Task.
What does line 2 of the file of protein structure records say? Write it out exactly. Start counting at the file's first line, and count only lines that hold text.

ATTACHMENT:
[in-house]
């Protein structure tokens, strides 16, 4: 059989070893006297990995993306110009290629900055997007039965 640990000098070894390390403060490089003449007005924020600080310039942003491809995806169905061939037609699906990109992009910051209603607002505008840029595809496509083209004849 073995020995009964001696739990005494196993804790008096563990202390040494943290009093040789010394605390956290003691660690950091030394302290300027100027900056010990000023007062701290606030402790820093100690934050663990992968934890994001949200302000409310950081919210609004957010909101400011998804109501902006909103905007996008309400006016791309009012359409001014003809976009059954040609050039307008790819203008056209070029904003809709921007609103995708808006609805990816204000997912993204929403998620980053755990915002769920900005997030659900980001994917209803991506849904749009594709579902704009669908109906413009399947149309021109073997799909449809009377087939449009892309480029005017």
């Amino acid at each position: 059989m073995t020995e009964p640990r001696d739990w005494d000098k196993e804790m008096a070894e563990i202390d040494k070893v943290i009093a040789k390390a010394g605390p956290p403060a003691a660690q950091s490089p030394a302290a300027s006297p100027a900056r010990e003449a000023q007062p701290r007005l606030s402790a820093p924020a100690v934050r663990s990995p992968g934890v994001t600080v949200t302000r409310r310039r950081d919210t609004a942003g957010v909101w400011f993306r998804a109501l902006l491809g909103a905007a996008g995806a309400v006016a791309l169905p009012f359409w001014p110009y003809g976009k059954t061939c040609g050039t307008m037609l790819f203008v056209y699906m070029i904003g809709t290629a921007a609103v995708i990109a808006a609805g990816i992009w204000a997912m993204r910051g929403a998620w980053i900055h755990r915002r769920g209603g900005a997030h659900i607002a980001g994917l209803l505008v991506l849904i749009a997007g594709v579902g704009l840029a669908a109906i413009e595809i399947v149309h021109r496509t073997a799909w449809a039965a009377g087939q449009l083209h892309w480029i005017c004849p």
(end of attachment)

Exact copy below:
């Protein structure tokens, strides 16, 4: 059989070893006297990995993306110009290629900055997007039965 640990000098070894390390403060490089003449007005924020600080310039942003491809995806169905061939037609699906990109992009910051209603607002505008840029595809496509083209004849 073995020995009964001696739990005494196993804790008096563990202390040494943290009093040789010394605390956290003691660690950091030394302290300027100027900056010990000023007062701290606030402790820093100690934050663990992968934890994001949200302000409310950081919210609004957010909101400011998804109501902006909103905007996008309400006016791309009012359409001014003809976009059954040609050039307008790819203008056209070029904003809709921007609103995708808006609805990816204000997912993204929403998620980053755990915002769920900005997030659900980001994917209803991506849904749009594709579902704009669908109906413009399947149309021109073997799909449809009377087939449009892309480029005017």